Since the dawn of industry, our capitalist overlords have been trying to sell us on the idea that someone magically knowing what you want (and then buying it for you) is the zenith of romance. But I have news for you all—it’s not. Even though gift-giving is supposedly a love language, wrapping up a bracelet your partner had their eye on isn’t love. Is it a nice thing to do? Yes. Does it feel good to give someone the perfect gift? Yes. But! It’s certainly not the end-all, be-all display of passion either.
Plus, nowadays there is an abundance of stuff, a development that compels us to invent needs for ourselves before we even have desires. Earlier this year, after seeing an ad on Instagram, I bought rain-proof tennis shoes. Mind you, I live in Los Angeles. This was absolutely an unnecessary purchase, until Instagram showed me a hot model splashing through the ocean’s foamy surf. (Please note that I don’t even go to the beach often and certainly have no desire to put my shoe-covered feet into the water.)
Point is, there are approximately 1.4 million items that your partner could possibly want or like, and I’m sure any one of them would be lovely (the tennis shoes work great, by the way). There are also more sentimental gift options, like tickets to a concert by the artist that you connected over on your first date or a photo album—which is the best gift, because no one owns printed photos anymore, let alone printed photos sweetly collected into a book! Those gifts are stellar signs of love. Some may delight and some may fall flat, but your partner will no doubt appreciate the effort.
On the other hand, there is something acutely painful about opening or gifting a present that isn’t quiiiiiite right. Something that is sweet, sure, but that they’ll never use. I’m especially sensitive to this because in my family, my stepmother was incredibly mean about gifts she received while also being volatile about whether you liked her gifts enough. My college roommate once told her mother to her face that while she liked her birthday gift, she was going to return it. My jaw dropped to the floor. You can do that?! I asked her. “Yes, Sophia. We’re all grown-ups. We all know that sometimes you don’t like gifts. We have a very strict, if you don’t like it, just return it policy.” The maturity!
We can’t all be like Shelby and her family though, ignoring the sting of someone not liking something we agonized over, something that reminded us of them. It’s embarrassing, as if you’ve misunderstood the relationship you have, or perhaps misunderstood them entirely. And to some extent, that misreading is part of the problem—there’s the very real human tendency of gifting others what we wish to receive. This is true with both displays of affection in general and with presents specifically.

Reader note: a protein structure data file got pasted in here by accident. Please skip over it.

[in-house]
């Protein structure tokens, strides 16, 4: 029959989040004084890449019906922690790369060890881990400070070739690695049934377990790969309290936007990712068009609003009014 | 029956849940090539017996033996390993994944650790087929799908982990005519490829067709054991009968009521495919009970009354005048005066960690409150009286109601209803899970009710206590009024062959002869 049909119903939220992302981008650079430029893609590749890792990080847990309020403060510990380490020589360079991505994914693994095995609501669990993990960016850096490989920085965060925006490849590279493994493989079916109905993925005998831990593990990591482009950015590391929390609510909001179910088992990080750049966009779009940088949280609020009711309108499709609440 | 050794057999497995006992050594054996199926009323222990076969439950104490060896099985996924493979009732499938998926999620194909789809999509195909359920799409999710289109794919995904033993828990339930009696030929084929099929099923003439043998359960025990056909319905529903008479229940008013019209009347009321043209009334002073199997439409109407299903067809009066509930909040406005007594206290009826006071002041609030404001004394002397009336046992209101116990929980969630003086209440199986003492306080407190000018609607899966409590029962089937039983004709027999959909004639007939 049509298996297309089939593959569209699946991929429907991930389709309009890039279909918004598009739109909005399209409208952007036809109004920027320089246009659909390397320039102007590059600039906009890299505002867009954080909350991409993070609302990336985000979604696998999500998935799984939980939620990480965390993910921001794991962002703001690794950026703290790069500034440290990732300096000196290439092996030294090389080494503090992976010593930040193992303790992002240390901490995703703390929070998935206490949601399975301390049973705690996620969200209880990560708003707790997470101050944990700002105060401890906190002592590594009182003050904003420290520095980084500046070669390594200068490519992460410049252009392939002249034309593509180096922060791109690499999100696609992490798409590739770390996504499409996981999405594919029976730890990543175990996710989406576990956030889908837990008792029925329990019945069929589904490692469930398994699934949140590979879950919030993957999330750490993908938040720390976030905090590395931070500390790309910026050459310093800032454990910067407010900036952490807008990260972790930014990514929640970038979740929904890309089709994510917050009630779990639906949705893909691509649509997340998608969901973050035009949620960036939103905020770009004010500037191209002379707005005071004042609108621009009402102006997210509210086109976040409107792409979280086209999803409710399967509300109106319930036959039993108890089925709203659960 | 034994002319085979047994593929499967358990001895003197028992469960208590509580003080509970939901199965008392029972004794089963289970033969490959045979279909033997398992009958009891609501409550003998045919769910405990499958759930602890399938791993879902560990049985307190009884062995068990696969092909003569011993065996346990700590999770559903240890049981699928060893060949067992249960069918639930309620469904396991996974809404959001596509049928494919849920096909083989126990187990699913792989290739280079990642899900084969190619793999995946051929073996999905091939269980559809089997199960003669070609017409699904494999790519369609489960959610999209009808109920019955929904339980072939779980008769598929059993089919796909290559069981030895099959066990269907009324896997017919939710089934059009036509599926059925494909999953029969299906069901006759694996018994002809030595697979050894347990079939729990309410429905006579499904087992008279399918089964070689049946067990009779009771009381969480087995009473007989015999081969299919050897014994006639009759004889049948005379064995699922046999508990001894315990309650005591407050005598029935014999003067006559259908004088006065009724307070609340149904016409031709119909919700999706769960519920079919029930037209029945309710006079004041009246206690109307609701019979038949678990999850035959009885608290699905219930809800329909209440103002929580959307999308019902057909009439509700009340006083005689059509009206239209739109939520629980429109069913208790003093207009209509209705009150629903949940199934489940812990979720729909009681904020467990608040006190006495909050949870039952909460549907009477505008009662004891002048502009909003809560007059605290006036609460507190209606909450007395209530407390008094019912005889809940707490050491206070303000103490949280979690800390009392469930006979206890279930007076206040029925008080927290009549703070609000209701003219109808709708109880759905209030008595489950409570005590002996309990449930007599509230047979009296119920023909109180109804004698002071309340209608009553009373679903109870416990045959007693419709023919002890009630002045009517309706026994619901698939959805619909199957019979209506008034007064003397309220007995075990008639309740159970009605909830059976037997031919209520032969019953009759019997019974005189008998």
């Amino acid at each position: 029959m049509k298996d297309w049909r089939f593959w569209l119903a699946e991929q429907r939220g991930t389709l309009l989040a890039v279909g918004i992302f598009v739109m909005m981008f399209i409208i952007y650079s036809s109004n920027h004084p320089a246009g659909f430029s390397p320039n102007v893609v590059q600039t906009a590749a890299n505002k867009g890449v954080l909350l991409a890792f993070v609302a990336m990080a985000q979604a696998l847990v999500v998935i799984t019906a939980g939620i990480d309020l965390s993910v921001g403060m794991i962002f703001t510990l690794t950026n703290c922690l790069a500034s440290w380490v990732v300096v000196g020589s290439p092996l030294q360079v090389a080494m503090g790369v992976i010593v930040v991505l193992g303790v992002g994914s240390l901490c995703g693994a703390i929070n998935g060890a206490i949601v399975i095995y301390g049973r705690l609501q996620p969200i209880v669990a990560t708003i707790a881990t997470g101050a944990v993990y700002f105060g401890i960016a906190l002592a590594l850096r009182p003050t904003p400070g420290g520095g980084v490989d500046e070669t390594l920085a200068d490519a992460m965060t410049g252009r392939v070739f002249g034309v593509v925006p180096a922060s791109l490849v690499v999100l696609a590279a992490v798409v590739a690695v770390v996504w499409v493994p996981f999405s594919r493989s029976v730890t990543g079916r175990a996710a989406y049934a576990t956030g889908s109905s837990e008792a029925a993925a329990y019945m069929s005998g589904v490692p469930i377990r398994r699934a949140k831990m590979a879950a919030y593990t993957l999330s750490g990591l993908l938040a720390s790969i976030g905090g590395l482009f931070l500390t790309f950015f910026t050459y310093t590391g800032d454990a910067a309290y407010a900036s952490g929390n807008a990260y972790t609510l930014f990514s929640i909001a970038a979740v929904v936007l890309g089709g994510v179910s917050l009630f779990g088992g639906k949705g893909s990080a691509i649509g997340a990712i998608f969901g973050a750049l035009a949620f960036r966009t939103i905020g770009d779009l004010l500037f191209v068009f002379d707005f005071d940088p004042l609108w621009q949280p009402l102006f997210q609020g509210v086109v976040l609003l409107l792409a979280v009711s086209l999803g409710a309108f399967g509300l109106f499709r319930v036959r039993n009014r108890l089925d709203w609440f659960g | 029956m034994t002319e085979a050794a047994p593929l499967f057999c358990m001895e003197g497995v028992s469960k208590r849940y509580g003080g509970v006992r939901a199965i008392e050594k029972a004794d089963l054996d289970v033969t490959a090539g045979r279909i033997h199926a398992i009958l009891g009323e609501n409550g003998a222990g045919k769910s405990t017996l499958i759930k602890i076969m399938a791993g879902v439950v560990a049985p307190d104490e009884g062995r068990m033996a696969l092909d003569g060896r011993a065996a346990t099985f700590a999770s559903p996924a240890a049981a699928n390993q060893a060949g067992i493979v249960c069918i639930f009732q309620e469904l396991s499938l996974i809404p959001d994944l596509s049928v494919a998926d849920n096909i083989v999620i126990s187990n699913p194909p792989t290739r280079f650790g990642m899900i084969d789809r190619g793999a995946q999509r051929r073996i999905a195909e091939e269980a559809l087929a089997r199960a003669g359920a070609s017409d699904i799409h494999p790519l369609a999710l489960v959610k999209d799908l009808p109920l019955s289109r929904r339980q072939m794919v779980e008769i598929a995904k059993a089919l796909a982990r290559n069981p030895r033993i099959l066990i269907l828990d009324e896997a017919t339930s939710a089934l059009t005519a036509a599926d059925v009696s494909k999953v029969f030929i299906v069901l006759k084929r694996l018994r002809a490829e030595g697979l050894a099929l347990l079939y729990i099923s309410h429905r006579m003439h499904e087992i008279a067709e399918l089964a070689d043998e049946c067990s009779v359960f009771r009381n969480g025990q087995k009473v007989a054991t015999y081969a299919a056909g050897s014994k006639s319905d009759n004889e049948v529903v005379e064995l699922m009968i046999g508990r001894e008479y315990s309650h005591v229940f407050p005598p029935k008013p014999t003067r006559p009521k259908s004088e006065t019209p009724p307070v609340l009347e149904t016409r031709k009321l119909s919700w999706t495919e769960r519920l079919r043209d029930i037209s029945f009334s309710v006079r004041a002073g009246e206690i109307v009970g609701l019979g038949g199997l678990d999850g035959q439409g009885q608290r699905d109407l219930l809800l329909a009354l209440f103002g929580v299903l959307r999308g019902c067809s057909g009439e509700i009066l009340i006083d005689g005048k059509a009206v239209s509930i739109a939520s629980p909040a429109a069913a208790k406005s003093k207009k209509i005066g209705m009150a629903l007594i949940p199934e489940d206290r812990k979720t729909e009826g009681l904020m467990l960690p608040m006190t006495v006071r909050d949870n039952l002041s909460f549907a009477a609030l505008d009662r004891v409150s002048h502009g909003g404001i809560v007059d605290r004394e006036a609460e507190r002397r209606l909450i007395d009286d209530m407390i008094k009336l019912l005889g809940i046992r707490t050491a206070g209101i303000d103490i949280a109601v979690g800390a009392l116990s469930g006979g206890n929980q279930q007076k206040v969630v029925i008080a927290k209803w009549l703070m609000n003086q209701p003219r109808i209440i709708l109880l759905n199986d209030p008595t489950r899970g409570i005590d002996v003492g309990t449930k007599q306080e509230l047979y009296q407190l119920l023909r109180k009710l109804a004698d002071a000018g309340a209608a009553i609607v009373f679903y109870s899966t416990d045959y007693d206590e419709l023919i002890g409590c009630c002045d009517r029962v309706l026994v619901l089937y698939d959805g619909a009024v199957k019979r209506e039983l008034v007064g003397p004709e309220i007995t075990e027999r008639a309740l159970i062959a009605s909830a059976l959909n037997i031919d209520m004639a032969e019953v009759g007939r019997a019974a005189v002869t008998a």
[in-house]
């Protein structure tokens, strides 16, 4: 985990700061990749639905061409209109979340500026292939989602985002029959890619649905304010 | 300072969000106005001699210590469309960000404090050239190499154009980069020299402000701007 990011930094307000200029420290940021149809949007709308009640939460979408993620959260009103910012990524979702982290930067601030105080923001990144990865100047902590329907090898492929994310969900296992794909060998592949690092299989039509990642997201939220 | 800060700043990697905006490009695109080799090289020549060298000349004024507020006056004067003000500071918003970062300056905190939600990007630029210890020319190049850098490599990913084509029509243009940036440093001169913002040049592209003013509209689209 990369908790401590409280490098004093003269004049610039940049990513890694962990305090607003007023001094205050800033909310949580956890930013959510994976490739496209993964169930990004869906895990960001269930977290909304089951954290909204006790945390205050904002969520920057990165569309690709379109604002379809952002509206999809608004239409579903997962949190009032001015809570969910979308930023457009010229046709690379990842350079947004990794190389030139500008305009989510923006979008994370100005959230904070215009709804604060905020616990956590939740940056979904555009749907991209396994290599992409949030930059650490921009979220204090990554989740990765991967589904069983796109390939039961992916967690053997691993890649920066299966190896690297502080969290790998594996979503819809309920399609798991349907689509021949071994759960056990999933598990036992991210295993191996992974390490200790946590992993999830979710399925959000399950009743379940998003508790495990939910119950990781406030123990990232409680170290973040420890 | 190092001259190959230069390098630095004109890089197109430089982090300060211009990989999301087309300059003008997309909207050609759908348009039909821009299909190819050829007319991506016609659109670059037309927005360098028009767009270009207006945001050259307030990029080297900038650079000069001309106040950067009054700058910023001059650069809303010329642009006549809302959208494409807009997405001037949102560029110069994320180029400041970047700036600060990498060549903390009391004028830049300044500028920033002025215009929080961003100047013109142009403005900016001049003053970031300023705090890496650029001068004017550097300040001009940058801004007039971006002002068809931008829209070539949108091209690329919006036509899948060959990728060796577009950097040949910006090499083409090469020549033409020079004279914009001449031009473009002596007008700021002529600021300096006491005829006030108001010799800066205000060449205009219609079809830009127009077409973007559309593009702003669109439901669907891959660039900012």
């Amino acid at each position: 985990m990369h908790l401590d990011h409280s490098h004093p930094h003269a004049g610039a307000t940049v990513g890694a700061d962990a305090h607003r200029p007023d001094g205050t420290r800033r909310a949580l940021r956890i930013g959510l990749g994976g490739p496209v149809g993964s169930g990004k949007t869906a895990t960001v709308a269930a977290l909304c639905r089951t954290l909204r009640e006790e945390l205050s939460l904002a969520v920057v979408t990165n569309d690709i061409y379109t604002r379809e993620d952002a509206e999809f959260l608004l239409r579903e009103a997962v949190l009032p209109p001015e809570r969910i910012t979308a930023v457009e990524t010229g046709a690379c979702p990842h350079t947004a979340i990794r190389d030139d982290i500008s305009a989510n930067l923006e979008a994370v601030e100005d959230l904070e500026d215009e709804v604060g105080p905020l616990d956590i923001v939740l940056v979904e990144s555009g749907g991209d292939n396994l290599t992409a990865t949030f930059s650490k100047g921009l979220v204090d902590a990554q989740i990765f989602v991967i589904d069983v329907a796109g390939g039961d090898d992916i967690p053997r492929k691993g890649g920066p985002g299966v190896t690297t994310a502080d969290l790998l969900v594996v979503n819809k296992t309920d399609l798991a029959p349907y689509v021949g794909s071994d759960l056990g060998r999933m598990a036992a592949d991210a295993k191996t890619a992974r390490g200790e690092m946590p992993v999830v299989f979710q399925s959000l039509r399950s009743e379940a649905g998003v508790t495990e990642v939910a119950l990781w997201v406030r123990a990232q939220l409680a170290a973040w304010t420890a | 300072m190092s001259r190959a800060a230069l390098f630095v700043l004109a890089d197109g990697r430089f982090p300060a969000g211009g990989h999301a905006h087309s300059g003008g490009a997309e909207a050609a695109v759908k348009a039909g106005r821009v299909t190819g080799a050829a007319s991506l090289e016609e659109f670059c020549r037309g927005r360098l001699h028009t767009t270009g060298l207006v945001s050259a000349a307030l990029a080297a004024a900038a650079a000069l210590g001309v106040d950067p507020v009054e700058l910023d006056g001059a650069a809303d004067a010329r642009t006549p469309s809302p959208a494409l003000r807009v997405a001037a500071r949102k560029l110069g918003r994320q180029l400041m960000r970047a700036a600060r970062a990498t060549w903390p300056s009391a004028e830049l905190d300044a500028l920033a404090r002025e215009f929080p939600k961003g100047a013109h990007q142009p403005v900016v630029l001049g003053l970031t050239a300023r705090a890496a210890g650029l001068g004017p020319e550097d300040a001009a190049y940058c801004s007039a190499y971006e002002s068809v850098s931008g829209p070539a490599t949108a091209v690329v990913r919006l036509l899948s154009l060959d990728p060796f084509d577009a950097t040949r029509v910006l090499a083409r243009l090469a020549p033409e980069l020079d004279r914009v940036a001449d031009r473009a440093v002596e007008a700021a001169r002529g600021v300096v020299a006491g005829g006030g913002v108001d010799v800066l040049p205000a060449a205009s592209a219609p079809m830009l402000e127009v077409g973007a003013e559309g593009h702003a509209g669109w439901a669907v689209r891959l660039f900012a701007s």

The solution is blissfully simple: wish lists. If you let go of the idea that romance is somehow related to knowing what consumer items a person would love but hasn’t already purchased themselves, you’ll see wish lists for what they are: a form of communication (a.k.a. the real foundation for true love).
A wish list doesn’t have to be—and in fact should not be—like a grocery list, where the purchaser is meant to check off each item. As in, Don’t come home without the KitchenAid Mixer (5 Quart) in the color “Pear.”
No, the wish list should function as a jumping-off point, a guideline for the types of things that you want. Recently, a man at work was lamenting how, after 13 years of marriage, his wife has never liked anything he’s purchased for her. How?! Even my dad eventually figured out that if he just got my stepmom a new vacuum every year, she’d be happy every once in a while.
My coworkers’s justification was that the things his wife mentioned wanting were too expensive. (Keep in mind, he owns a Tesla.) I suspect, although I obviously have no way of knowing for sure, that his wife has mentioned coveting expensive things the way we all mention them, in the “Santa, Baby” sense, so to speak. Sometimes, when I drive by a multi-million dollar house with a “For Sale” sign out front, I’ll turn to my boyfriend and say, “Should we get that today?” I doubt my coworker’s wife’s list is any more real than my suggestion to purchase a home.I suspect she and my coworker have never had a productive conversation about what she actually wants because they’re sticking to the misguided trope that it’s romantic to not have to disclose your desires to your partner. How is simmering resentment on both sides mixed with a dollop of guilt (him for not knowing what to get, her for getting upset and not just liking the gift) more romantic?
Even if you don’t want to get too in the weeds about what you’re each going to spend—although, for the record, I think setting a budget is a good idea—all you have to do is create a list with enough variety to leave room for inspiration. You’re aiming to give the person an idea of what you want that can also serve as a life raft if they really get stuck. I sent my boyfriend general ideas with links (coffee table books, cute drinking glasses, anything to help make our house more sustainable), and included a particular pair of hiking boots with my size and the color I wanted. Some things cost over $100, and some cost less than $7. Maybe he gets me stuff off the list, maybe he has a better idea of what he’d like to give. No one ought to be beholden to the wish list. It’s just a way to say, “Here are a few things I’d definitely like. Don’t stress.”
Did it feel weird to ask for things I wanted, to send him an email with consumer goods, almost as if I thought I deserved to get gifts? Yes. Yes it did. But it’s the holidays, and we’re going to spend money on gifts for our loved ones, so why not buy them the items they really want? Help your partner make you happy!
Or, just run down the street to CVS and get a photo album made. That works too.
Originally Appeared on GQ